Registration of a mark can be challenged or refused on a number of grounds, for example that the mark is not sufficiently distinctive or that there is a conflict of prior rights. It is often possible to overcome any objection with careful argument. It is therefore important to check (preferably before the launch) the availability of a brand in all the markets where the product will be distributed. Otherwise, there is a risk that the trademark will infringe on someone else’s rights and that the trademark owner of the medical device or digital health product will have to rebrand (potentially globally) due to a problem in a country or territory.
What are the considerations when filing trademarks for medical devices or digital health products?
In addition to word marks and logos, digital health companies can seek protection for so-called non-traditional marks such as shape, color, pattern, sound, or motion marks. If, for example, a wearable device has a unique shape or color, consumers may see it as an indication of the product’s origin – a role more commonly associated with logos or words. Non-traditional marks can be powerful rights because they can deter competitors from using similar shapes or colors. Since a trademark registration can potentially last indefinitely, the benefits of obtaining this type of protection for digital health products are obvious. The same is true for (non-digital) medical devices and EUIPO’s registration practice for these can be seen as an indicator of shape marks for digital health products.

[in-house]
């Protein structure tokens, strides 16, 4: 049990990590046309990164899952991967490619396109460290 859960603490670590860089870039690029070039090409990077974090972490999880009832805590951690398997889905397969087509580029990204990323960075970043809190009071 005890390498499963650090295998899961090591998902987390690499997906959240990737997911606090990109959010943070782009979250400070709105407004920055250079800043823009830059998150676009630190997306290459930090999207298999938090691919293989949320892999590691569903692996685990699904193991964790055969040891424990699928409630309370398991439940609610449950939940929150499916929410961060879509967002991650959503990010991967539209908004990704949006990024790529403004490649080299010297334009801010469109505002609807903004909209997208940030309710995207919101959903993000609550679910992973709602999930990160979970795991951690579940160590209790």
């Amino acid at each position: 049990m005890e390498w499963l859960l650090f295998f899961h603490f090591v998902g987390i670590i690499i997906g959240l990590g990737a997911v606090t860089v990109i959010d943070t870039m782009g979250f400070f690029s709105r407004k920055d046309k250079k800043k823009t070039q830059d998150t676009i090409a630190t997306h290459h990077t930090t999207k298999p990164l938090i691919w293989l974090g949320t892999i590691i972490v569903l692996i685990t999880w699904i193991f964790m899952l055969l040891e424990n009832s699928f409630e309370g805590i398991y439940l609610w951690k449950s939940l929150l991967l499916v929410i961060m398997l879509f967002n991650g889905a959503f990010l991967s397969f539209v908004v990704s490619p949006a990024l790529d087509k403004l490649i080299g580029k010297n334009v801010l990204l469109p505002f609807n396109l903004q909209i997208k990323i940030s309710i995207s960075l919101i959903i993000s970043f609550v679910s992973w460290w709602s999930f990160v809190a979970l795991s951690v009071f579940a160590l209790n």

However, obtaining non-traditional marks can be difficult. Shape marks, for example, will be challenged if they are purely functional or decorative (rather than an insignia of origin). EUIPO’s registration practice with regard to shape marks for (non-digital) medical devices proves this as the Office has rejected many shape mark applications for inhalers due to lack of character distinctive (see, for example, refused application no. 018363104, a shape mark for an inhaler, filed by Novartis AG). This practice illustrates the difficulty of maintaining trademark protection for medical devices, and the same will be true for digital health products.
Registration of color marks is also often refused for lack of distinctive character. Here again, the practice of registration in the field of medical devices shows the difficulties: the Court, for example, ruled that a color mark filed for a shade of violet for inhalers was not registrable because it lacked character distinctive since, for part of the relevant public, color did not function as an indicator of origin (T-187/19, Glaxo Group Ltd v EUIPO). These cases highlight the challenges companies are likely to face in obtaining and retaining non-traditional brands for their devices.
However, some medical devices as well as some digital health products, including several wearables, have been successfully registered as shape marks. Educating the consumer that certain aspects of the product – such as its shape or color – are indicators of origin can help ensure protection. This will involve a global branding strategy to achieve the necessary level of consumer recognition in all markets, but which will then contribute to brand enforcement.
The field of digital health is booming. Therefore, companies should be aware of the need to monitor potential infringements, track competing products and proactively manage their trademark portfolio, particularly if they operate in multiple jurisdictions.
Companies can also consider protection of registered designs as another, sometimes more appropriate, form of intellectual property protection for the shape of medical devices or digital health products. Design protection has a few advantages over trademark protection: registration is fairly easy, there is a 12-month novelty grace period and a substantial deferment of publication which preserves confidentiality. We will be happy to advise you on the best protection for your products and services.